“I got to meet Byron and shake hands with him and visit inside his ranchhouse. He would talk to you as if he knew you and had kind words and casual visits with strangers in the flesh. I saw an attitude that was just like our own, a humble man no better than anyone else.
“Well, now at 54 years of age, I realize God gave me an opportunity that a young man would never think of at the moment. I think of that elder often and him being an influence on my life. But God gave that opportunity.”
James McCain, security officer, Oklahoma Christian University:
“I was shocked to learn of the passing of Bryon Nelson. One of my cousins was a preacher at the church in Roanoke, and several times when visiting I had the chance to meet Bryon. He was always the most friendly and gracious person.
“My cousin had become close to him and more than once Bryon had invited me and my brothers to play golf with him. I never accepted myself, always fearing I would be too embarrassed at how bad I would play.
“He was a great example of how a Christian could be blessed with a special talent and he used it for good. He will be missed by many.”
Ryan Ware, member, Richland Hills church:
“Byron Nelson was the first person I met at our church at Richland Hills. During the ‘stand and great your neighbor’ time at the beginning of service, Byron and his wife spoke to my wife and I. My wife and I were newly married and they made us feel really welcome and in only two minutes were able to tell us about their marriage and how important a godly marriage was. Needless to say, I was so surprised I was talking to Byron Nelson I don’t remember a whole lot of that week’s sermon.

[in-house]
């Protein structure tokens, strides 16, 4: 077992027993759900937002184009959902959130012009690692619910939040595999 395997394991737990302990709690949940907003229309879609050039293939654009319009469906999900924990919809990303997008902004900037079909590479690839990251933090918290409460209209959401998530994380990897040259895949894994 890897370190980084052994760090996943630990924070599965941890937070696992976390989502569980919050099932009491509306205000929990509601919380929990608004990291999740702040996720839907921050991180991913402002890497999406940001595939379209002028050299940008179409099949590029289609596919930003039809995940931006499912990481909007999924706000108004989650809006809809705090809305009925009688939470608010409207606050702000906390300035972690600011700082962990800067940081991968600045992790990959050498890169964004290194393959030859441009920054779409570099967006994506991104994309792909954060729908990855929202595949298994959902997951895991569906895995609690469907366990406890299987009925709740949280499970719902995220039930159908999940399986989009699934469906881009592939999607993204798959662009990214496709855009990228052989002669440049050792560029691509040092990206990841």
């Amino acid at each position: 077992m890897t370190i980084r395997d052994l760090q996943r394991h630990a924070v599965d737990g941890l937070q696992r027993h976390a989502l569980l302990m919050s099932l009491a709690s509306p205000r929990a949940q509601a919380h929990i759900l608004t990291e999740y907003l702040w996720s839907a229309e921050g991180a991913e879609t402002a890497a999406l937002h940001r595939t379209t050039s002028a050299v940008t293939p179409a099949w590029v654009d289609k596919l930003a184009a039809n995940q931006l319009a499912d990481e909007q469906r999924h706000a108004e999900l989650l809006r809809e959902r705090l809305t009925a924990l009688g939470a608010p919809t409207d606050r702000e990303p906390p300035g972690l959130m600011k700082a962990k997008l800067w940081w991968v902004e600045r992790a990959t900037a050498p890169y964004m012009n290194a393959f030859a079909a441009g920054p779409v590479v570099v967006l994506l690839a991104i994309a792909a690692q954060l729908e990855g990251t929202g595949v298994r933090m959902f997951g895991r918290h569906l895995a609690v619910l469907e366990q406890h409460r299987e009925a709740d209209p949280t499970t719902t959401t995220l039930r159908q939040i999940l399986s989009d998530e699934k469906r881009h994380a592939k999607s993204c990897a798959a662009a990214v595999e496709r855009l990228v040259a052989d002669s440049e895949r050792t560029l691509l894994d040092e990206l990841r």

“They were regulars in our young couple’s Sunday school class, and Mr. Nelson never hesitated to encourage us young married people how important it is to live for God in every aspect of our lives. When he spoke, people listened.
“Something more important was his impact on a good friend of mine. My friend had been struggling in his lifestyle, his relationship with God, and in his relationship with his wife. Mr. Nelson spoke with my friend for over an hour one Sunday, encouraging him and witnessing to him how living for God can change your life and the lives of those around you.
“Just the time he took to share with my friend ended up pushing my friend to change his life. Soon after, he was baptized along with his wife, and has been pushing on to live a more positive life in Christ. That to me is what being a Christian is all about … loving those around you and taking the time to encourage other people.”
Nov. 1, 2006

Filed under: Letters To The Editor